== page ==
Hence, (3.4)

becomes

where is the charge density. (3.9) is Poisson's equation. However, when there are no charges so that , this reduces to Laplace's equation

- We will simply state the general solution to (3.9).
Firstly, remember that the potential for a point charge is

If there are more charges we simply add the potentials together. Thus, it is not too surprising that when there is a continuous distribution instead of adding we integrate over the volume containing the charge. Thus,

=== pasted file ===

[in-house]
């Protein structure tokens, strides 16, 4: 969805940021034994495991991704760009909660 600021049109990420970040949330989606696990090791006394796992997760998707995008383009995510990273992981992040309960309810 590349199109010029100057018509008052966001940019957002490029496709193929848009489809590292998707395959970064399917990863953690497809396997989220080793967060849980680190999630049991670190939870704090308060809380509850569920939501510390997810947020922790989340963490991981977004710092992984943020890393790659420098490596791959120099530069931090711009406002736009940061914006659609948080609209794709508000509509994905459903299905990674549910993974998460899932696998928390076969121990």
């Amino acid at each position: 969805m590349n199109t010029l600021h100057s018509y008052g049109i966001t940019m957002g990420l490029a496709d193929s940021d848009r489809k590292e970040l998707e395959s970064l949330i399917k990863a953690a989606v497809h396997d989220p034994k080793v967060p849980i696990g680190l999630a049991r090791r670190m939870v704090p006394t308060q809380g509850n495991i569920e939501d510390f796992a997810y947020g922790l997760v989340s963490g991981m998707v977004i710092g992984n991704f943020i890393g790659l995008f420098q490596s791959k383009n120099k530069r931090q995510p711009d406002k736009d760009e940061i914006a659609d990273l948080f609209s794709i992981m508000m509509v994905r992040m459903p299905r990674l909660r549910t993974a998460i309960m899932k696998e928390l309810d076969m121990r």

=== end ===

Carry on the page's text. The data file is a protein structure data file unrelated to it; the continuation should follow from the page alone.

where and . Thus,

- The flux of across a closed surface containing charges is

by the divergence theorem, and using (3.4) we get

Hence, we have that the flux of the electric field across the surface is

- If and , (3.9) becomes in
spherical coordinates,

Integrating once we obtain

where is a constant. Integrating a second time gives the electrostatic potential as

and the radial electric field component is

or substituting for from (3.13) we get

Thus,

in agreement with (3.6).